Declan Rice deserves time to decide on international future
Deliberating over who to represent becoming more normal in international football
Ireland’s Declan Rice waves to the crowd after his appearance against the USA. He may soon become ‘England’s Declan Rice’. Photo: Ryan Byrne/Inpho
One of Kevin Kilbane’s many strengths as a commentator on club and international football is the particular effort he seems to make to see things from a participant’s point of view. He can come across sometimes as fair to a fault and so his reaction to the news that Declan Rice had asked for more time to consider his international future somehow came across as uncharacteristically harsh.
Kilbane knows far better than most what the 19 year-old is going through but tweeted: “I’d rather be ranked 150th in the world and never qualify again than have someone who has played, but needs time to THINK whether they should play for us again.” He had, he said, known at 10 who he wanted to play for. Rice, it seems, has not yet figured it out.
We cannot be entirely sure whether the rising West Ham star is in emotional turmoil at the thought of passing up the chance of ever playing for the country of his birth or simply under bit of pressure to weigh up once more the professional pros and cons of having a late change of heart.
The London-born teenager switched agent during the summer in the midst of contract negotiations with his club and the soaring stock of several of the England side that reached the World Cup semi-finals would certainly have given the new Mr 10 per cent something to point to when they came to discuss maximising his value.
Somewhat inevitably, Rice came in for a bit of stick on social media after his decision, or lack of it, had been revealed by Martin O’Neill and the tone of much of it was unfair. He is a young man, most likely being pulled hard in a couple of different directions, and he is entitled - in every way - to take a little time out before finalising the commitment. That said, the stuff about having tears in his eyes as Amhrán na bhFiann was played in Antalya back in March does sound just a little foolish right now.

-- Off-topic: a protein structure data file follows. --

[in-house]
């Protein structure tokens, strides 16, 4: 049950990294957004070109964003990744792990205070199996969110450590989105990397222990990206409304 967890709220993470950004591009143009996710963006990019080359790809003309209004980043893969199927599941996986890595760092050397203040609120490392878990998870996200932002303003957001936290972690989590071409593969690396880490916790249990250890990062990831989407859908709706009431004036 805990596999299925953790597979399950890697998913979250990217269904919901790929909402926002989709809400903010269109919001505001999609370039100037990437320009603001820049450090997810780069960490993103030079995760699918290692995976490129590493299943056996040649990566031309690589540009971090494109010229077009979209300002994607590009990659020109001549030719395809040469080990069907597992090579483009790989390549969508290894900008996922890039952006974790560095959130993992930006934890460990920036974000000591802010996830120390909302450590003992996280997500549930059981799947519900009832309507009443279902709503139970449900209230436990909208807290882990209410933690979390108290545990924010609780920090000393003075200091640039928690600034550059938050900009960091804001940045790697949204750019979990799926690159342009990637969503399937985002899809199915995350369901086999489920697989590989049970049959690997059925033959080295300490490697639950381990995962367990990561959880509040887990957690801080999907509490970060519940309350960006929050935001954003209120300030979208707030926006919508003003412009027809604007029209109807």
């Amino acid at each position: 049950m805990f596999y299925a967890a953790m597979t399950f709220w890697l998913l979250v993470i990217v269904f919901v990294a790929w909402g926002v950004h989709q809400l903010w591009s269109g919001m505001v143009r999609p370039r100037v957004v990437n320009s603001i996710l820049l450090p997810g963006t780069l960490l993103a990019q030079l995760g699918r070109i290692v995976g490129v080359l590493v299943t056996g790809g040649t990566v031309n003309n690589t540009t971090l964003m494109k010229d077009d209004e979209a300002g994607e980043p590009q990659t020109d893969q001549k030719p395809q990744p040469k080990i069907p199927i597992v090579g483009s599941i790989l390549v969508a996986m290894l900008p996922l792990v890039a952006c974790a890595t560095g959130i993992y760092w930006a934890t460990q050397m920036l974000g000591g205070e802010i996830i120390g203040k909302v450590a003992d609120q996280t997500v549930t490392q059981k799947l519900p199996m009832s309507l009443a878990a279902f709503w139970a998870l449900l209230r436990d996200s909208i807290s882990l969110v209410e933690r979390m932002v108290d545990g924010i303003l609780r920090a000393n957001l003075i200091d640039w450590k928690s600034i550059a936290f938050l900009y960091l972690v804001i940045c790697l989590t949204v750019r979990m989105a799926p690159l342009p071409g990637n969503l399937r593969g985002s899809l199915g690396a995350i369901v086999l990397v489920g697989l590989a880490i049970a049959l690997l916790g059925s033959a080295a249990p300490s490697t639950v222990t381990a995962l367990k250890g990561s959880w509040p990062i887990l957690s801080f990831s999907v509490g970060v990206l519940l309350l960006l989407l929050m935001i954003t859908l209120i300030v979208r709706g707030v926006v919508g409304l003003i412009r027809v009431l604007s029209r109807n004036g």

O’Neill, for his part, has been circumspect about it all. He has been most of the way down this road before - with Jack Grealish - and knows it is an increasingly significant part of the international game. There were many others aside from Kilbane who would have had him drop Rice completely in the wake of this bout of indecision but his employers would probably not be so keen.
Rice was the eighth player not born on the island of Ireland to be given his international debut by the northerner - Derrick Williams subsequently made it nine from 23 - and in all there have been 91 since Manchester-born Shay Brennan became the first back in 1965.
During the 80s and 90s just about exactly half of the players making their senior Irish debuts would have been born in Britain. Many, like Kilbane, would have been firm about their sense of identity, but a few probably didn’t give the matter much of a second thought because they felt there was no choice to be made and Andy Townsend - one of five other English born players to feature in Reykjavik the day Kilbane made his debut - famously rooted for England in ‘88 when he watched their game against Jack Charlton’s side in a bar and then played for Ireland two years later when the two nations met again in Cagliari.
Back at the very first World Cup in 1930, virtually all of the 241 player that participated were born within the borders of the countries they were represented and most of the exception were down to the shifting nature of European borders back then. An extreme example of the point we have reached now was provided this summer Morocco with only six of the squad that went to Russia having actually been born in the country.
Eight had played underage football for other countries with one having been born in France and played for Portugal up right until under-23 level before first representing the North African nation. Whether or not this devalued the experience for some supporters back home is not clear but our own experience would suggest that it is unlikely.
Rice, like so many others, is playing by the rules and until somebody invents a machine to look into his heart and see what it says there, we should probably give him the benefit of the doubt by accepting he has a tough decision to make. And whenever any of the kids brought up here by African parents opt to declare for their homeland we should remember the eloquence with which Kilbane, Mick McCarthy and others have described their own journeys of self-identification while growing up in an Irish family in an English town.
It is complicated stuff which could be made more simple, but we should be prepared to pay the price for allowing people to make their own choices.